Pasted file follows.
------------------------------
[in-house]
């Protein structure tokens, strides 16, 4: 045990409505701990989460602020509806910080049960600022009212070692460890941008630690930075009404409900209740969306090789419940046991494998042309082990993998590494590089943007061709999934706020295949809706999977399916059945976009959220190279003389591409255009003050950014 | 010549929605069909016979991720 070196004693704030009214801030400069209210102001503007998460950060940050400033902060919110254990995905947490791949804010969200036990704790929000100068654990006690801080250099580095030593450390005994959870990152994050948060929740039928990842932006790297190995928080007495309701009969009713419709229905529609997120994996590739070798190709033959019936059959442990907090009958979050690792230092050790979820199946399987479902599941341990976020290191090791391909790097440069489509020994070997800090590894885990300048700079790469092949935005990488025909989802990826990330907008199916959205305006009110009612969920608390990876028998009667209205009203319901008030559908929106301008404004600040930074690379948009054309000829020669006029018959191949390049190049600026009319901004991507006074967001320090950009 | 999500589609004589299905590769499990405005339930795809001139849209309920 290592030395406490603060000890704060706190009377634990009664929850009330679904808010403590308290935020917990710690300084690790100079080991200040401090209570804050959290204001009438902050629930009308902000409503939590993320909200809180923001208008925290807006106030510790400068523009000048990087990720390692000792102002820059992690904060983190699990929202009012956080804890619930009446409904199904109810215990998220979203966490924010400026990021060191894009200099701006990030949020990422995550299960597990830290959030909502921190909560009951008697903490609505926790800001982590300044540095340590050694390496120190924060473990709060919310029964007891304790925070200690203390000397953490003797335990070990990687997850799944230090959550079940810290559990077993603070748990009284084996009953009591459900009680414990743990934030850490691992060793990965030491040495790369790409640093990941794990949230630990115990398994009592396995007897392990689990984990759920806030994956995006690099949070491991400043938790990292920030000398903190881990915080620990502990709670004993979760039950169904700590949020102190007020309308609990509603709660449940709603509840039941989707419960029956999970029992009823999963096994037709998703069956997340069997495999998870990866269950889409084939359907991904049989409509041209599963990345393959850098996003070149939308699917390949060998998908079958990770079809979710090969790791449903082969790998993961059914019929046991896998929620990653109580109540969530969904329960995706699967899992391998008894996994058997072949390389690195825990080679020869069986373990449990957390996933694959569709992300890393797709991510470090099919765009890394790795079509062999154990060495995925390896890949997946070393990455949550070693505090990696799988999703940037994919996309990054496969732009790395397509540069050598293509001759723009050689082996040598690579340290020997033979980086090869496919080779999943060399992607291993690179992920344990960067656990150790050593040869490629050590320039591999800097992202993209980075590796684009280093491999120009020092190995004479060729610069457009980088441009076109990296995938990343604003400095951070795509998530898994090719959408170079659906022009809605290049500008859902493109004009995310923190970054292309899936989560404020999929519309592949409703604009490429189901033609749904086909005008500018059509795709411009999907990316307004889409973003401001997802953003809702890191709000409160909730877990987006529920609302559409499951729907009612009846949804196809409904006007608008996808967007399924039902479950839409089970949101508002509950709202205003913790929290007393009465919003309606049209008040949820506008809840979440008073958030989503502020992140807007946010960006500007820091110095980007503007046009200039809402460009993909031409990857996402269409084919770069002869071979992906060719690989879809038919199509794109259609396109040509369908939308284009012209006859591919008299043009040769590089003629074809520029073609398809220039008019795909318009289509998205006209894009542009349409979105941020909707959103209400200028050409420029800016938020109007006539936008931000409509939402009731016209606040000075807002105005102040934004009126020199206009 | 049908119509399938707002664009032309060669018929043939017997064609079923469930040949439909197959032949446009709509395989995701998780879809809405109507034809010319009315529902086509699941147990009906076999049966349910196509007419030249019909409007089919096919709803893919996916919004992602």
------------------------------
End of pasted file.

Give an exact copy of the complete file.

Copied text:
[in-house]
């Protein structure tokens, strides 16, 4: 045990409505701990989460602020509806910080049960600022009212070692460890941008630690930075009404409900209740969306090789419940046991494998042309082990993998590494590089943007061709999934706020295949809706999977399916059945976009959220190279003389591409255009003050950014 | 010549929605069909016979991720 070196004693704030009214801030400069209210102001503007998460950060940050400033902060919110254990995905947490791949804010969200036990704790929000100068654990006690801080250099580095030593450390005994959870990152994050948060929740039928990842932006790297190995928080007495309701009969009713419709229905529609997120994996590739070798190709033959019936059959442990907090009958979050690792230092050790979820199946399987479902599941341990976020290191090791391909790097440069489509020994070997800090590894885990300048700079790469092949935005990488025909989802990826990330907008199916959205305006009110009612969920608390990876028998009667209205009203319901008030559908929106301008404004600040930074690379948009054309000829020669006029018959191949390049190049600026009319901004991507006074967001320090950009 | 999500589609004589299905590769499990405005339930795809001139849209309920 290592030395406490603060000890704060706190009377634990009664929850009330679904808010403590308290935020917990710690300084690790100079080991200040401090209570804050959290204001009438902050629930009308902000409503939590993320909200809180923001208008925290807006106030510790400068523009000048990087990720390692000792102002820059992690904060983190699990929202009012956080804890619930009446409904199904109810215990998220979203966490924010400026990021060191894009200099701006990030949020990422995550299960597990830290959030909502921190909560009951008697903490609505926790800001982590300044540095340590050694390496120190924060473990709060919310029964007891304790925070200690203390000397953490003797335990070990990687997850799944230090959550079940810290559990077993603070748990009284084996009953009591459900009680414990743990934030850490691992060793990965030491040495790369790409640093990941794990949230630990115990398994009592396995007897392990689990984990759920806030994956995006690099949070491991400043938790990292920030000398903190881990915080620990502990709670004993979760039950169904700590949020102190007020309308609990509603709660449940709603509840039941989707419960029956999970029992009823999963096994037709998703069956997340069997495999998870990866269950889409084939359907991904049989409509041209599963990345393959850098996003070149939308699917390949060998998908079958990770079809979710090969790791449903082969790998993961059914019929046991896998929620990653109580109540969530969904329960995706699967899992391998008894996994058997072949390389690195825990080679020869069986373990449990957390996933694959569709992300890393797709991510470090099919765009890394790795079509062999154990060495995925390896890949997946070393990455949550070693505090990696799988999703940037994919996309990054496969732009790395397509540069050598293509001759723009050689082996040598690579340290020997033979980086090869496919080779999943060399992607291993690179992920344990960067656990150790050593040869490629050590320039591999800097992202993209980075590796684009280093491999120009020092190995004479060729610069457009980088441009076109990296995938990343604003400095951070795509998530898994090719959408170079659906022009809605290049500008859902493109004009995310923190970054292309899936989560404020999929519309592949409703604009490429189901033609749904086909005008500018059509795709411009999907990316307004889409973003401001997802953003809702890191709000409160909730877990987006529920609302559409499951729907009612009846949804196809409904006007608008996808967007399924039902479950839409089970949101508002509950709202205003913790929290007393009465919003309606049209008040949820506008809840979440008073958030989503502020992140807007946010960006500007820091110095980007503007046009200039809402460009993909031409990857996402269409084919770069002869071979992906060719690989879809038919199509794109259609396109040509369908939308284009012209006859591919008299043009040769590089003629074809520029073609398809220039008019795909318009289509998205006209894009542009349409979105941020909707959103209400200028050409420029800016938020109007006539936008931000409509939402009731016209606040000075807002105005102040934004009126020199206009 | 049908119509399938707002664009032309060669018929043939017997064609079923469930040949439909197959032949446009709509395989995701998780879809809405109507034809010319009315529902086509699941147990009906076999049966349910196509007419030249019909409007089919096919709803893919996916919004992602």